The Last Hot Time, by John M. Ford

john-ford-long-hot-time book coverGenre: Modern/Urban Fantasy
Publisher: Tor
Published: 2000
Reviewer Rating:
Book Review by Richard R. Horton

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John M. Ford is one of the best and subtlest writers we have, as well as having outstanding range. His previous books include spy stories, space opera, hard SF set on the Moon, and a brilliant Alternate History/Fantasy called The Dragon Waiting that won the World Fantasy Award.

The Last Hot Time is a short book set in a “Borderlands”-type universe where Elves have returned to Earth. (There is indeed a specific reference to the Terri Windling-edited Shared World series, though this book doesn’t seem to be part of the series.)

One locus of the boundary between Earth and Elfland is Chicago. Danny Holman, a young paramedic from Iowa, comes to Chicago and (somewhat luckily) gets adopted as the medical person for a relatively “good” gang in the “Levee”, the boundary area where magic works somewhat.

Doc Hallownight, as he is dubbed, falls in love, but must deal with a dark personal secret, while also learning about power and his need for control, in various facets of his life, and how that ties in with the way his new boss feels about control and power of the Levee.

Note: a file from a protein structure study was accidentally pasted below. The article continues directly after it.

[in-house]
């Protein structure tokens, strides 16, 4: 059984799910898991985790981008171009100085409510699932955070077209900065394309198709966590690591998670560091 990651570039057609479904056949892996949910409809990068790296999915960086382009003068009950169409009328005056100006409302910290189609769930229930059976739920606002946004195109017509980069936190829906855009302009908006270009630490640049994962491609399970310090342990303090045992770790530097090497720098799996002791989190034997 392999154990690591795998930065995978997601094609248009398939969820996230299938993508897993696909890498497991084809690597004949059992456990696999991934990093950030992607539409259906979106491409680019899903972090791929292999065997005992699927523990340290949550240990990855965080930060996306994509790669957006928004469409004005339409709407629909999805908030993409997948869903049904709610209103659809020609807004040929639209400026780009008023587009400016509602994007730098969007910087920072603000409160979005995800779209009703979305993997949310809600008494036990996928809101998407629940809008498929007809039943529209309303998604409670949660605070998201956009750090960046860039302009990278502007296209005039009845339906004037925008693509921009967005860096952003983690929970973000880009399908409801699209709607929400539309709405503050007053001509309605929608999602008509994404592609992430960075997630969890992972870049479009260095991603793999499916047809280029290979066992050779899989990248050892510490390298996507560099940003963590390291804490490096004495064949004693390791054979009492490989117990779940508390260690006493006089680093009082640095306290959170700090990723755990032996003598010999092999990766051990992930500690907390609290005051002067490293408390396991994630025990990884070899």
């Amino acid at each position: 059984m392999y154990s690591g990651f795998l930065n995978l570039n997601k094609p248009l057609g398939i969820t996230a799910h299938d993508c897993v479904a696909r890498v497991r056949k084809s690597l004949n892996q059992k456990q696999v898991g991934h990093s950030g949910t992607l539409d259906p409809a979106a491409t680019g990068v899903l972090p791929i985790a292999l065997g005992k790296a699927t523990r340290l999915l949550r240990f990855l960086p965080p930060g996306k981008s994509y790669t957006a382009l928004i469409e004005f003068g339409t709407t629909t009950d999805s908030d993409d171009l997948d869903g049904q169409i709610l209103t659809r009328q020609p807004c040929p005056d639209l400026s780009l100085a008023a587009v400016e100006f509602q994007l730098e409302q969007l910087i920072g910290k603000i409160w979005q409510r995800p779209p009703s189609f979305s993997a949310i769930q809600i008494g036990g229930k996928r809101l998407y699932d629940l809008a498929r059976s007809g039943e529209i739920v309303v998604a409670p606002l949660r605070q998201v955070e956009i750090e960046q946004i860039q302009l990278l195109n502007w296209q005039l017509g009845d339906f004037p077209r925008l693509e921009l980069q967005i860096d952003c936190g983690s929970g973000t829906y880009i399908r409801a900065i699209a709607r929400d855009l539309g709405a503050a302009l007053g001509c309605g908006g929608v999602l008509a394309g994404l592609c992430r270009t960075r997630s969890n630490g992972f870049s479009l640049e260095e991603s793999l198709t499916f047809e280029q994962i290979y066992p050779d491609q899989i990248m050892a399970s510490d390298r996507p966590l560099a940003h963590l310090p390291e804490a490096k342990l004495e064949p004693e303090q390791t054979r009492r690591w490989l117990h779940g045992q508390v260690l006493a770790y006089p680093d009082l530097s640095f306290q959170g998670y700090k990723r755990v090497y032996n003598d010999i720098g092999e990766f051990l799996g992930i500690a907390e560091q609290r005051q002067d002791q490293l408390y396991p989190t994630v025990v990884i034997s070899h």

The plot concerns a smallish “gangland war” against a bad gang led by a bad elf. The plot is a minor part of the joys of the book. But Doc’s personal story is very well done, and the back story about the relationship of Elfland to our world is lightly sketched but fascinating, and the writing is wonderful.

The general description of the Levee as analogous to a romanticized version of Prohibition-era Chicago works beautifully. The elves are well described and their names are striking indeed. Their characters are believable: not human, not at all, but not better or worse: just different.

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